=[{(y d −y a)/(y c −y a)}·(z c −z a)−z b]/[{(y d −y a)/(y c −y a)}·(x c −x a)−x b]

={z b(y c −y a)−(z c −z a)(y c −y a)}/{x b(y c −y a)−(z c a)(y c −y a)}

Next, an example of the routine for interpolation of vertex data will be explained with reference to FIGS. 12A, 12B and 13.

After the processing for sorting the vertexes, calculating the inclination in the horizontal direction, and calculating the inclination on each of the sides, interpolation is carried out using the results.

Depending the position of the point B, the processing at a span splits in two directions. This is because it is desired to perform the processing by always using the side extending the longest in the Y-direction as a starting point so as to try to prevent trouble as much as possible by making the direction of accumulation of errors between respective spans in interpolation inside one triangle constant.

When the point B is at the same height as the point A, the first half of the processing is skipped. Therefore, the processing can be streamlined by just providing a skippable mechanism rather than branching.

When trying to improve the processing capability by simultaneously processing a plurality of spans, it is desired to obtain the inclination in the Y-direction, however it is necessary to carry out the processing again from the sorting of the vertexes. However, the processing before the interpolation processing is enough, so the processing system as a whole becomes simpler.

Specifically, when point B is not the same height as the point A, Y-direction correction of AC and AB (calculation of values on a pixel lattice) is performed steps (ST1 and ST2) and the interpolation on the side AC and the interpolation on the side AB are performed step (ST3).

Then, the correction in the AC horizontal direction and the interpolation on the horizontal line from the side AC in the side AB direction step (ST4) are carried out.

The above processing of steps ST3 and ST4 are performed until the end of the side AB step (ST5).

When the processing of steps ST2 to ST4 until the end of the side AB is completed or when it is judged at step ST1 that the point B is the same height as the point A, the Y-direction correction of BC (calculation of values on the pixel lattice) is carried out step (ST6) and the Interpolation on the side AC and the interpolation on the side BC are carried out step (ST7).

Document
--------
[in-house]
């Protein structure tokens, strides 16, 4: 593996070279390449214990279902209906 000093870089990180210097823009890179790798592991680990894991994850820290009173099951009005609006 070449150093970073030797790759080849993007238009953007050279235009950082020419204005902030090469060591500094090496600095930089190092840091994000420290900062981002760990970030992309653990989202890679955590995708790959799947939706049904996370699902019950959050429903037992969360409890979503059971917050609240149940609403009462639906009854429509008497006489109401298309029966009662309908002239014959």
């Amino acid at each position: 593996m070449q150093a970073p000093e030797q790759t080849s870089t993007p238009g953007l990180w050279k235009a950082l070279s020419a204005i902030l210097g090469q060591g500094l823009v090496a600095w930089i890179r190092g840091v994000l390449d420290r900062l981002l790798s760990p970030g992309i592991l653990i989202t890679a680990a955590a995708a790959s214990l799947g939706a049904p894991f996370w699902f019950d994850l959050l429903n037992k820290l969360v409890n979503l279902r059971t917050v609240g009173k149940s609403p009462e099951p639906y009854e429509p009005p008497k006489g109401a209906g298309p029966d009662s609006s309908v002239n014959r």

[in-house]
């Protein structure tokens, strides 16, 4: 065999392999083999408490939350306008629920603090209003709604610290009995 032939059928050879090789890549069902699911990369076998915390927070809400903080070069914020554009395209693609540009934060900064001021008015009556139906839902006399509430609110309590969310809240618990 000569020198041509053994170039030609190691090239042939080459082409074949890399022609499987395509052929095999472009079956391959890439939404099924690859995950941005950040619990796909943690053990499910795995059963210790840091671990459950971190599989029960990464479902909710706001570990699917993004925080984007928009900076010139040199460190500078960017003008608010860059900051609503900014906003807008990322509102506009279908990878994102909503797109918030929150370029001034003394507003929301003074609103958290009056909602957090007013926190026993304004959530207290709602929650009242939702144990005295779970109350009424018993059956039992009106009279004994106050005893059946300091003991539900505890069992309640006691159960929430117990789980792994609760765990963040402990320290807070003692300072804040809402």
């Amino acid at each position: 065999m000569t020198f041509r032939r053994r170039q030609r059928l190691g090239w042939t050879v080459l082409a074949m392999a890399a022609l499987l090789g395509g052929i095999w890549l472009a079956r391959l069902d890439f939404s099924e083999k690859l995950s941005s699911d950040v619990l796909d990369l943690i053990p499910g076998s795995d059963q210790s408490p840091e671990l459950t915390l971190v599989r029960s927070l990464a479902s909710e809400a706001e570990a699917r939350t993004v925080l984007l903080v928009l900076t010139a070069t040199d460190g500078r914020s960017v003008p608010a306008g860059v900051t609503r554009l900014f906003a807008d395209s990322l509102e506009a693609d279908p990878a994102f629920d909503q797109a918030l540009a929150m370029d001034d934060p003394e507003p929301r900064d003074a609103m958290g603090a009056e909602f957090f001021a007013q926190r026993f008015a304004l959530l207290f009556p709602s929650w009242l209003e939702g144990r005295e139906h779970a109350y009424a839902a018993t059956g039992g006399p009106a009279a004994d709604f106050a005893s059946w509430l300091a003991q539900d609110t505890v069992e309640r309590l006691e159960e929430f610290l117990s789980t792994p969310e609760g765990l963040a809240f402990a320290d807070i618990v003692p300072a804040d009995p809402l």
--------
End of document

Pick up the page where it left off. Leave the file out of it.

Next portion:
Then, the correction in the AC horizontal direction and the interpolation on the horizontal line (span) are carried out step (ST8).

The processing of the above steps ST7 and ST5 is carried out until the end of the side BC step (ST9).

Texture Engine Circuit 143

The texture engine circuit 143 performs the calculation of “s/q” and “t/q”, the calculation of the texture coordinate data (u, v), and the reading of the (R, G, B) data from the texture buffer 147 a in a pipeline format.

Note that the texture engine circuit 143 performs the processing on the 8 pixels positioned inside a predetermined block simultaneously in parallel.

The texture engine circuit 143 performs the operation for dividing the data s by the data q and the operation for dividing the data t by the data q on the (s, t, q) data indicated by the DDA data S142.

The texture engine circuit 143 is provided with, for example, eight division circuits, not illustrated, and performs the division “s/q” and “t/q” simultaneously on the 8 pixels.

Also, the texture engine circuit 143 respectively multiplies the texture sizes USIZE and VSIZE with the division results “s/q” and “t/q” to generate the texture coordinate data (u, v).

The texture engine circuit 143 outputs a read request including the generated texture coordinate data (u, v) to the SRAM 148 or DRAM 147 via the memory I/F circuit 144. The texture engine circuit 143 obtains the (R. G, B) data S148 stored at the texture address corresponding to the (s, t) data by reading the texture data stored in the SRAM 148 or in the texture buffer 147 a via the memory I/F circuit 144.

Here, the texture data stored in the texture buffer 147 a is stored in the SRAM 148 as explained above.

The texture engine circuit 143 generates pixel data S143 by combining etc. the (R. G. B) data in the read (R, G, B) data S148 and the (R, G, B) data included in the DDA data S142 from the former triangle DDA circuit 142.

The texture engine circuit 143 outputs the pixel data S143 to the memory I/F circuit 144.

Note that in the texture buffer 147 a, MIPMAP (texture for a plurality of resolutions) and other texture data corresponding to a plurality of reducing rates is stored. Here, which reducing rate texture data to use is determined in the above triangular units using a predetermined algorithm.

In the case of a full color mode, the texture engine circuit 143 directly uses the (R, G, B) data read from the texture buffer 141 a.

In the case of an index color mode, the texture engine circuit 143 reads a color look-up table (CLUT), prepared in advance, from the texture CLUT buffer 147 d, transfers and stores the same in the built-in SRAM, and uses the color look-up table to obtain the (R, G, B) data corresponding to the color index read from the texture buffer 147 a.

Memory I/F Circuit 144